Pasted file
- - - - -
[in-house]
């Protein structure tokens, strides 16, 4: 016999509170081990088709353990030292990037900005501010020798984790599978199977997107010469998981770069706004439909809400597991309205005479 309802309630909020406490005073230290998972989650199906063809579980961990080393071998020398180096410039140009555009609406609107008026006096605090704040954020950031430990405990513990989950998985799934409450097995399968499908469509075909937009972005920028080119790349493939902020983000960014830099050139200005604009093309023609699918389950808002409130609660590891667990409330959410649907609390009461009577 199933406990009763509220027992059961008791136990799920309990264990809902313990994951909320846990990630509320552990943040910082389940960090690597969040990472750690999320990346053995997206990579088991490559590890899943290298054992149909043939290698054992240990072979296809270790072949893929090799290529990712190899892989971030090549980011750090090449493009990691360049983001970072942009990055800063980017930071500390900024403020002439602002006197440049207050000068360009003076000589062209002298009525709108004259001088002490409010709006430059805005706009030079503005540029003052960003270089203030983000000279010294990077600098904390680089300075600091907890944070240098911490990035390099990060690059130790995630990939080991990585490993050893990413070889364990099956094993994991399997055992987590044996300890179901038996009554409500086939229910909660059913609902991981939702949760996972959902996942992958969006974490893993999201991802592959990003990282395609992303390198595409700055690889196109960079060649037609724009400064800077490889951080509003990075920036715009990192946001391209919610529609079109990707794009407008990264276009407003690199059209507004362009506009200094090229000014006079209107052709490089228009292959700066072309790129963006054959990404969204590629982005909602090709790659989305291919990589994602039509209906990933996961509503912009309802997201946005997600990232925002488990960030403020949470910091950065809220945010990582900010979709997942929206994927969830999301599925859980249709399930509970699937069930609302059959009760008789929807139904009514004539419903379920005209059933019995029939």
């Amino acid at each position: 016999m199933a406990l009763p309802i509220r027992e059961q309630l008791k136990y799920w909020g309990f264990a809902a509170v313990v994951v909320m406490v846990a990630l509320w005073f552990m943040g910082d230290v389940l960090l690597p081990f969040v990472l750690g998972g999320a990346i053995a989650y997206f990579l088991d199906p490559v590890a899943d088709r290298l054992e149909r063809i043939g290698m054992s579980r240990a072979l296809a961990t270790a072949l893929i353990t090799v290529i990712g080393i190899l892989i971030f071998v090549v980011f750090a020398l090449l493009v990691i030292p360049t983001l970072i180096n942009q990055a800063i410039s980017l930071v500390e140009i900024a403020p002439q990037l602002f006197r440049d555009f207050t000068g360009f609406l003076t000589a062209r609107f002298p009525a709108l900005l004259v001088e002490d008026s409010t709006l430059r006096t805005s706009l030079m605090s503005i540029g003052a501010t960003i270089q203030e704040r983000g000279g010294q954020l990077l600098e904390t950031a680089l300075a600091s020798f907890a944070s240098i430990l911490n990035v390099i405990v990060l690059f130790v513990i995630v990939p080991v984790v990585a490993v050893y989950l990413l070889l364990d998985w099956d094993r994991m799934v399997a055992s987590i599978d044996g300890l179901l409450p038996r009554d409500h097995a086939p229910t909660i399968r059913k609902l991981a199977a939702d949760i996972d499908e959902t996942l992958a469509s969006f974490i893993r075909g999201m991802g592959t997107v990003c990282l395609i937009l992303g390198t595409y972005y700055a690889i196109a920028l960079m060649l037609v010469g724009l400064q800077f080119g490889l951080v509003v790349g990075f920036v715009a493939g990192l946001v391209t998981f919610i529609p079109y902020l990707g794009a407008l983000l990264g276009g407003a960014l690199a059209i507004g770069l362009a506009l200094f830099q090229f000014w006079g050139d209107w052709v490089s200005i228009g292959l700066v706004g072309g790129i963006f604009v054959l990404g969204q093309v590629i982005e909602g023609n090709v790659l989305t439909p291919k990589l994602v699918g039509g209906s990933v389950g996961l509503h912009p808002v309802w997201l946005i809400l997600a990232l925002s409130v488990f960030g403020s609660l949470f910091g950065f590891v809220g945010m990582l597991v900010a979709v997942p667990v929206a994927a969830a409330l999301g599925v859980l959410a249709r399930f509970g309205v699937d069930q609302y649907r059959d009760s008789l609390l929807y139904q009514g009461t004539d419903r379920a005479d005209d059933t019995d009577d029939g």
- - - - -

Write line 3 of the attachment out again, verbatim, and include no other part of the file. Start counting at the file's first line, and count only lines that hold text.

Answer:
């Amino acid at each position: 016999m199933a406990l009763p309802i509220r027992e059961q309630l008791k136990y799920w909020g309990f264990a809902a509170v313990v994951v909320m406490v846990a990630l509320w005073f552990m943040g910082d230290v389940l960090l690597p081990f969040v990472l750690g998972g999320a990346i053995a989650y997206f990579l088991d199906p490559v590890a899943d088709r290298l054992e149909r063809i043939g290698m054992s579980r240990a072979l296809a961990t270790a072949l893929i353990t090799v290529i990712g080393i190899l892989i971030f071998v090549v980011f750090a020398l090449l493009v990691i030292p360049t983001l970072i180096n942009q990055a800063i410039s980017l930071v500390e140009i900024a403020p002439q990037l602002f006197r440049d555009f207050t000068g360009f609406l003076t000589a062209r609107f002298p009525a709108l900005l004259v001088e002490d008026s409010t709006l430059r006096t805005s706009l030079m605090s503005i540029g003052a501010t960003i270089q203030e704040r983000g000279g010294q954020l990077l600098e904390t950031a680089l300075a600091s020798f907890a944070s240098i430990l911490n990035v390099i405990v990060l690059f130790v513990i995630v990939p080991v984790v990585a490993v050893y989950l990413l070889l364990d998985w099956d094993r994991m799934v399997a055992s987590i599978d044996g300890l179901l409450p038996r009554d409500h097995a086939p229910t909660i399968r059913k609902l991981a199977a939702d949760i996972d499908e959902t996942l992958a469509s969006f974490i893993r075909g999201m991802g592959t997107v990003c990282l395609i937009l992303g390198t595409y972005y700055a690889i196109a920028l960079m060649l037609v010469g724009l400064q800077f080119g490889l951080v509003v790349g990075f920036v715009a493939g990192l946001v391209t998981f919610i529609p079109y902020l990707g794009a407008l983000l990264g276009g407003a960014l690199a059209i507004g770069l362009a506009l200094f830099q090229f000014w006079g050139d209107w052709v490089s200005i228009g292959l700066v706004g072309g790129i963006f604009v054959l990404g969204q093309v590629i982005e909602g023609n090709v790659l989305t439909p291919k990589l994602v699918g039509g209906s990933v389950g996961l509503h912009p808002v309802w997201l946005i809400l997600a990232l925002s409130v488990f960030g403020s609660l949470f910091g950065f590891v809220g945010m990582l597991v900010a979709v997942p667990v929206a994927a969830a409330l999301g599925v859980l959410a249709r399930f509970g309205v699937d069930q609302y649907r059959d009760s008789l609390l929807y139904q009514g009461t004539d419903r379920a005479d005209d059933t019995d009577d029939g």